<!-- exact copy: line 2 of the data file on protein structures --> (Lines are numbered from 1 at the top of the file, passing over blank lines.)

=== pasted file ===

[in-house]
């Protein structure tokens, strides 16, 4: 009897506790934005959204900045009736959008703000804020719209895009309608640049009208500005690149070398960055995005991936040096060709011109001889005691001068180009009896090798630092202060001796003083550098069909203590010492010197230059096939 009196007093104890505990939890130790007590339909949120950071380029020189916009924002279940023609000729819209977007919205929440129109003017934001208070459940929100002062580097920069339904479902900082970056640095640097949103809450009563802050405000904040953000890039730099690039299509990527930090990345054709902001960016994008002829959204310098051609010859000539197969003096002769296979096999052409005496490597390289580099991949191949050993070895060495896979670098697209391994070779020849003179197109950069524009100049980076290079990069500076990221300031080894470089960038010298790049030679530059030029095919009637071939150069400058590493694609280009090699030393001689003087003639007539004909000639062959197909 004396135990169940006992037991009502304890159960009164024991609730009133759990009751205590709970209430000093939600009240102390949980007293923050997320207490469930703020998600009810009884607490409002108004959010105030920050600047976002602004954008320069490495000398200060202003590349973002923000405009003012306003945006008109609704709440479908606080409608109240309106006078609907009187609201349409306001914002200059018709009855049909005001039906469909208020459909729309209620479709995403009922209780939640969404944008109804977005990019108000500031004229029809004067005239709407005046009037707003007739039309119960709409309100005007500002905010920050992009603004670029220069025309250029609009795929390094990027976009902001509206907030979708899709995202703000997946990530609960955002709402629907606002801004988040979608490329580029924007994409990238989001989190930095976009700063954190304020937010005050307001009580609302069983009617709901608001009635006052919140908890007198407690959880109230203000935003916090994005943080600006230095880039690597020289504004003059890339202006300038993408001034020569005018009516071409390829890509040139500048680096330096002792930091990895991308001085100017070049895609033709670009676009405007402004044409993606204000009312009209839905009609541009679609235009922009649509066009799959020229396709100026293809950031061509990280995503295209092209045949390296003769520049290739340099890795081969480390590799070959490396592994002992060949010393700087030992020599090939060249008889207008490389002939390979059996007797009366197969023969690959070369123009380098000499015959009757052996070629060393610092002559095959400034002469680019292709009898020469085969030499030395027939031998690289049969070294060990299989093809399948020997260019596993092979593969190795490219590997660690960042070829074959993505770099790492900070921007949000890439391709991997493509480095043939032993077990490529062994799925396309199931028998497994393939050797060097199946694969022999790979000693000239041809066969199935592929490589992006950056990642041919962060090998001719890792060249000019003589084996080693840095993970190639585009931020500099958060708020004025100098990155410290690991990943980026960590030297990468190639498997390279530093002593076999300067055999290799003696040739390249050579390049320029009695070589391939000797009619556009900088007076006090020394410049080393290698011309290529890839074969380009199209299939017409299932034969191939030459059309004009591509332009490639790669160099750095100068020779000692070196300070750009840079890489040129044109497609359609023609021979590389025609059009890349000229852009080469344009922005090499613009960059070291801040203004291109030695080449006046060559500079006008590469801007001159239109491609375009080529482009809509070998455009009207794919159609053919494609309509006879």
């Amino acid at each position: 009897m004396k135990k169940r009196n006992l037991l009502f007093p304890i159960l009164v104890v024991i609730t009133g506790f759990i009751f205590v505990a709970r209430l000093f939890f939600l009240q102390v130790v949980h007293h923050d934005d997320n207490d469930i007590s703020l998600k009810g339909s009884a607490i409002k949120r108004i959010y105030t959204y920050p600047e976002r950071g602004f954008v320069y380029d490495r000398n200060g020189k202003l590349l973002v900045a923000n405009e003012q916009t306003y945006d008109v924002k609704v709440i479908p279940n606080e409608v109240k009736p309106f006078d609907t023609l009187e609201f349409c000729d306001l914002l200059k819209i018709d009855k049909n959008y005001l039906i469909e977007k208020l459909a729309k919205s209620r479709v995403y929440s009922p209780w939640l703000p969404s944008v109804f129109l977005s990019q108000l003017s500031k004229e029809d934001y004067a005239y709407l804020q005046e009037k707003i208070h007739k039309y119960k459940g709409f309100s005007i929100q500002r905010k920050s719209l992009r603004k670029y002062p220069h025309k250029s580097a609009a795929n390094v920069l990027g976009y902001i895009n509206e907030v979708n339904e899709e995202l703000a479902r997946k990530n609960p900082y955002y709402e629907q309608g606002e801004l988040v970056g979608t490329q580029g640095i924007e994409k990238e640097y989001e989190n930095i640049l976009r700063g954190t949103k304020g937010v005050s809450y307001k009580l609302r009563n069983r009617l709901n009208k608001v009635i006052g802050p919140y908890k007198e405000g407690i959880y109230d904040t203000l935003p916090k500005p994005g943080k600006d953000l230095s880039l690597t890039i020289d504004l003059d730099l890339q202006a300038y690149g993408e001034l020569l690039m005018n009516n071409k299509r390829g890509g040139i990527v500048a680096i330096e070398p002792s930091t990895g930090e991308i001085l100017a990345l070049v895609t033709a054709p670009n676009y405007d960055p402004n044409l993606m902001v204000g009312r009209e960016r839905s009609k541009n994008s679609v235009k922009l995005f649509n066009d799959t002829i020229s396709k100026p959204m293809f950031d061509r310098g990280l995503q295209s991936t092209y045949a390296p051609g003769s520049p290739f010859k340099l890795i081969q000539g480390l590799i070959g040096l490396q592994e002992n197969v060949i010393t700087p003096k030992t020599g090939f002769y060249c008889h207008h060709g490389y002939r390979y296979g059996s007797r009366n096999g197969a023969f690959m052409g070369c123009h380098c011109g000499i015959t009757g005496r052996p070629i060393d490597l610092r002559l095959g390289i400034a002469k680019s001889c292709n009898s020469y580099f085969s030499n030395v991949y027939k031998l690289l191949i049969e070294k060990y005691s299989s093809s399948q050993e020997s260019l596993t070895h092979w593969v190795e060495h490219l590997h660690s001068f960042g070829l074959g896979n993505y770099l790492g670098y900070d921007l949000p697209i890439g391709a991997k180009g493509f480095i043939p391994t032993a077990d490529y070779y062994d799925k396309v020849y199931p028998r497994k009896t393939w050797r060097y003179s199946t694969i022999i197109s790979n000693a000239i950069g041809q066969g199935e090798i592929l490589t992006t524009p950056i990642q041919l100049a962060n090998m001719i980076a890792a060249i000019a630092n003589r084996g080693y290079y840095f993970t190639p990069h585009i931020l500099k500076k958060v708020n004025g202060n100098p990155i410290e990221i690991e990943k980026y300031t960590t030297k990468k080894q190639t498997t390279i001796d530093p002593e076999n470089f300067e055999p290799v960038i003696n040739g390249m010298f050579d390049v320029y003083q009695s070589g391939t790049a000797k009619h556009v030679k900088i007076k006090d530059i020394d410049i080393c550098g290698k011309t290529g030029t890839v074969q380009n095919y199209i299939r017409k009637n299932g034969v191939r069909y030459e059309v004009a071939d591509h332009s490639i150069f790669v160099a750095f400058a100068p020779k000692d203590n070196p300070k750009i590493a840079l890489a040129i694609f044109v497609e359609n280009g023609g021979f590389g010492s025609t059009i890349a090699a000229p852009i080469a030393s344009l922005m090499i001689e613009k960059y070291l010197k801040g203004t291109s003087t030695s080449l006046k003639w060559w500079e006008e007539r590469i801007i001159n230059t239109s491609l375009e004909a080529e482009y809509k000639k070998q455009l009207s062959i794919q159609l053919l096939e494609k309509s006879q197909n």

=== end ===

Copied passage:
């Protein structure tokens, strides 16, 4: 009897506790934005959204900045009736959008703000804020719209895009309608640049009208500005690149070398960055995005991936040096060709011109001889005691001068180009009896090798630092202060001796003083550098069909203590010492010197230059096939 009196007093104890505990939890130790007590339909949120950071380029020189916009924002279940023609000729819209977007919205929440129109003017934001208070459940929100002062580097920069339904479902900082970056640095640097949103809450009563802050405000904040953000890039730099690039299509990527930090990345054709902001960016994008002829959204310098051609010859000539197969003096002769296979096999052409005496490597390289580099991949191949050993070895060495896979670098697209391994070779020849003179197109950069524009100049980076290079990069500076990221300031080894470089960038010298790049030679530059030029095919009637071939150069400058590493694609280009090699030393001689003087003639007539004909000639062959197909 004396135990169940006992037991009502304890159960009164024991609730009133759990009751205590709970209430000093939600009240102390949980007293923050997320207490469930703020998600009810009884607490409002108004959010105030920050600047976002602004954008320069490495000398200060202003590349973002923000405009003012306003945006008109609704709440479908606080409608109240309106006078609907009187609201349409306001914002200059018709009855049909005001039906469909208020459909729309209620479709995403009922209780939640969404944008109804977005990019108000500031004229029809004067005239709407005046009037707003007739039309119960709409309100005007500002905010920050992009603004670029220069025309250029609009795929390094990027976009902001509206907030979708899709995202703000997946990530609960955002709402629907606002801004988040979608490329580029924007994409990238989001989190930095976009700063954190304020937010005050307001009580609302069983009617709901608001009635006052919140908890007198407690959880109230203000935003916090994005943080600006230095880039690597020289504004003059890339202006300038993408001034020569005018009516071409390829890509040139500048680096330096002792930091990895991308001085100017070049895609033709670009676009405007402004044409993606204000009312009209839905009609541009679609235009922009649509066009799959020229396709100026293809950031061509990280995503295209092209045949390296003769520049290739340099890795081969480390590799070959490396592994002992060949010393700087030992020599090939060249008889207008490389002939390979059996007797009366197969023969690959070369123009380098000499015959009757052996070629060393610092002559095959400034002469680019292709009898020469085969030499030395027939031998690289049969070294060990299989093809399948020997260019596993092979593969190795490219590997660690960042070829074959993505770099790492900070921007949000890439391709991997493509480095043939032993077990490529062994799925396309199931028998497994393939050797060097199946694969022999790979000693000239041809066969199935592929490589992006950056990642041919962060090998001719890792060249000019003589084996080693840095993970190639585009931020500099958060708020004025100098990155410290690991990943980026960590030297990468190639498997390279530093002593076999300067055999290799003696040739390249050579390049320029009695070589391939000797009619556009900088007076006090020394410049080393290698011309290529890839074969380009199209299939017409299932034969191939030459059309004009591509332009490639790669160099750095100068020779000692070196300070750009840079890489040129044109497609359609023609021979590389025609059009890349000229852009080469344009922005090499613009960059070291801040203004291109030695080449006046060559500079006008590469801007001159239109491609375009080529482009809509070998455009009207794919159609053919494609309509006879």